This month, we celebrate Asian-American and Pacific-Islander heritages.
Explore our resources below, plus additional programming!
At the Museum
Educators will be available for interactive programming Thursdays and Fridays in May from 10:30 a.m. -12:30 p.m.
Explore the intriguing world of Japanese netsuke, the miniature ornamental carved fobs worn with the obi (sash) of the Japanese men’s kimono. Take a close look at these captivating objects at the center of a broad-ranging field of Japanese culture and artisanal craftsmanship.
Saturdays throughout May at 11:00 a.m. Capacity is 25 visitors; reservations onsite or by calling 414-278-2728 are strongly recommended.
Spiders have been tied to human culture and folklore for thousands of years. Explore the stories of spiders in our permanent exhibits.
HAWA Hmong American Women's Association
The Hmong American Women’s Association (HAWA), Inc. is a nonprofit organization that was founded in 1993 by a group of 13 community women who had a strong passion to advocate, organize, and share concerns reflected by women in the larger Hmong community.
Since receiving its official 501(c) 3 status in 1996, HAWA has been the premier advocacy and support entity for Hmong women and their families in Milwaukee. Advocacy and support have included social services support, health education, literacy development, Hmong cultural enrichment programs, tutoring and mentorship for youth, as well as convening safe spaces for Hmong women and girls to build sisterhood.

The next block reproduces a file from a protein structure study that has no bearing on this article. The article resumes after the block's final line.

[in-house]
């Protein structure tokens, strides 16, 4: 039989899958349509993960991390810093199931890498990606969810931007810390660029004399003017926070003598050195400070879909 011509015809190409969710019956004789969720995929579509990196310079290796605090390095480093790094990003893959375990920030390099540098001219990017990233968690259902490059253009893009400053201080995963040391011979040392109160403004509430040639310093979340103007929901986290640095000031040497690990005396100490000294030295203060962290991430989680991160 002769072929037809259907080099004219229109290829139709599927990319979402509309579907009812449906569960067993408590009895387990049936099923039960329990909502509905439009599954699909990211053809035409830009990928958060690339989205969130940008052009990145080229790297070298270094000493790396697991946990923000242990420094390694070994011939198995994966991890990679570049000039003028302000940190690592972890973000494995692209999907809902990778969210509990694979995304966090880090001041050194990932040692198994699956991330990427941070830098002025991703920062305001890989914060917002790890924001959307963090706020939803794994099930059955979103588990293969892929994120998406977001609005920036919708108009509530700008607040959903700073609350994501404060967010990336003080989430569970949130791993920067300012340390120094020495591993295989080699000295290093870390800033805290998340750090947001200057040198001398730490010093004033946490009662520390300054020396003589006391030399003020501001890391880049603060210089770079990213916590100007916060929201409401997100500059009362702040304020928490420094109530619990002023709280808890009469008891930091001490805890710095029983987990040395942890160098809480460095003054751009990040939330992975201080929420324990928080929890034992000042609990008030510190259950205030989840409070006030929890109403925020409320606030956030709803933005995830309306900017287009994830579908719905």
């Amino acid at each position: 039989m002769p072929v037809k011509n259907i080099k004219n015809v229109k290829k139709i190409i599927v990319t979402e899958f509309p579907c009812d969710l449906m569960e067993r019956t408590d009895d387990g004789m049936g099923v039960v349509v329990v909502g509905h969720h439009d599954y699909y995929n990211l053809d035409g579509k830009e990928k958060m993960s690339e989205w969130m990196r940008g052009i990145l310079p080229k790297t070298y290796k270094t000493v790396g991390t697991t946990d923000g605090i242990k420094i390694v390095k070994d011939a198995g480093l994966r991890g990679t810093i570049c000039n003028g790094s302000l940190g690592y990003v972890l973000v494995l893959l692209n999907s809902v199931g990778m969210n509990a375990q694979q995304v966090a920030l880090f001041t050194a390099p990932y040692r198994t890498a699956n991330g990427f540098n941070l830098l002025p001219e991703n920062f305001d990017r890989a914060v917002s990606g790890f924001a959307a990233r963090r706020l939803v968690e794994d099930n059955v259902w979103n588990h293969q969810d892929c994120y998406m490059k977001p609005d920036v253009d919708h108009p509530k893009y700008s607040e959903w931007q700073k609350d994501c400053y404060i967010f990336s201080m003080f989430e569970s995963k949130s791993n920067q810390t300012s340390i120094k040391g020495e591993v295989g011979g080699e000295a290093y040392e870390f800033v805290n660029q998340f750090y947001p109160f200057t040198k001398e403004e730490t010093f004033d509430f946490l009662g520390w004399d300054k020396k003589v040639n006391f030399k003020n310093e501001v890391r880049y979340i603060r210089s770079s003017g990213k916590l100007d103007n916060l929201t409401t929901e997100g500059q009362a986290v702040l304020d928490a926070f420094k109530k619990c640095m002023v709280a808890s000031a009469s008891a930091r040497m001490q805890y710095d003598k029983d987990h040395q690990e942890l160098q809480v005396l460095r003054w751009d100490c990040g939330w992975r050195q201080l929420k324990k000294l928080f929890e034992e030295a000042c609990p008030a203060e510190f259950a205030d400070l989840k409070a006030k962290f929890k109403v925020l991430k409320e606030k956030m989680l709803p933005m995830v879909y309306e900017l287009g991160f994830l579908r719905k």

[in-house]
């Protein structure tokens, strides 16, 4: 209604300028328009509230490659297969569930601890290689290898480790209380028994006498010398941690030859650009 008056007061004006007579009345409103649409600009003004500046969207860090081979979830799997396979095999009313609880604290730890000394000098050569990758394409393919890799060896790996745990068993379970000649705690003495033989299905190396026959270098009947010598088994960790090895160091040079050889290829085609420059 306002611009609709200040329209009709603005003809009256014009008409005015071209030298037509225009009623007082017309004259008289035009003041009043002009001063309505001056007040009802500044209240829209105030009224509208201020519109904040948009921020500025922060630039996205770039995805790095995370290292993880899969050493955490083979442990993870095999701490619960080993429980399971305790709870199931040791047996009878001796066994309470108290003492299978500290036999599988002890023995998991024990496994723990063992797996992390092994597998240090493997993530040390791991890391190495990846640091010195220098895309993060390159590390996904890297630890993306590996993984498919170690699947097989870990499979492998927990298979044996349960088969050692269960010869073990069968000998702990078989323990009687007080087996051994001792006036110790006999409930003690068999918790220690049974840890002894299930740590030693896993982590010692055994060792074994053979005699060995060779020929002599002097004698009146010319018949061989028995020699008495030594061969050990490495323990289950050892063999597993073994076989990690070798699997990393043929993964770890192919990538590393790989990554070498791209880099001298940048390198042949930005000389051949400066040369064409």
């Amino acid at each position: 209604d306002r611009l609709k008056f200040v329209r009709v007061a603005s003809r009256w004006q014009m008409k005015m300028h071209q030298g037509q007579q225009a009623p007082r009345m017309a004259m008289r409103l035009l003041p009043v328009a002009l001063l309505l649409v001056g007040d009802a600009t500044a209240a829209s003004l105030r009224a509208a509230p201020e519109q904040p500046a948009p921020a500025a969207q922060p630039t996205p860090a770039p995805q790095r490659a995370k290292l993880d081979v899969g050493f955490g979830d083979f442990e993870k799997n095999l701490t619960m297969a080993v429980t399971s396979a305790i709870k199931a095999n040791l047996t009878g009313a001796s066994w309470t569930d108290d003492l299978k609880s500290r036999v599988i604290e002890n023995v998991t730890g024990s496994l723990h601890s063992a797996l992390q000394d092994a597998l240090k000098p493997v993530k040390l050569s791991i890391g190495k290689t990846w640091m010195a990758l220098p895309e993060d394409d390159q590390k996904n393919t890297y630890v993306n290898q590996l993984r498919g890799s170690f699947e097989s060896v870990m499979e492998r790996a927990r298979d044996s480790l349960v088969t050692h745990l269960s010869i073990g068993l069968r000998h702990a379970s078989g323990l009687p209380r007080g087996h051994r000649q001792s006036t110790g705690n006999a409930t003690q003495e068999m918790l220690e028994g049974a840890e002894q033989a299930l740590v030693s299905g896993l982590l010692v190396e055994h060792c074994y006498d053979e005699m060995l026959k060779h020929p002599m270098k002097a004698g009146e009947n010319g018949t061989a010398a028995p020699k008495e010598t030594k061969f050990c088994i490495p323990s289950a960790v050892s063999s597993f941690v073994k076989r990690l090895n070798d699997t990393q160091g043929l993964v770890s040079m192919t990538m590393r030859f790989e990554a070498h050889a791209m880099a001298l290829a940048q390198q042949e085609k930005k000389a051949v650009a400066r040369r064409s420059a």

Since the early 2000s, HAWA expanded their services to include domestic violence and sexual assault advocacy and support services to thousands of Hmong women and their families in Milwaukee, making HAWA among the very few Hmong women-led organizations in the country that dedicates all of their resources to ending gender-based violence within the Hmong community.
SCIENCE ON TAP
Thursday, May 4, 2023
Grab a brew and pull up a chair for Science on Tap, MPM’s Carpenter lectures series! Javier Ortega-Hernandez, Assistant Professor of Organismic and Evolutionary Biology at Harvard University, will explore how imaging technology can be used to study early Cambrian (ca. 518-million-year-old) animals from South China.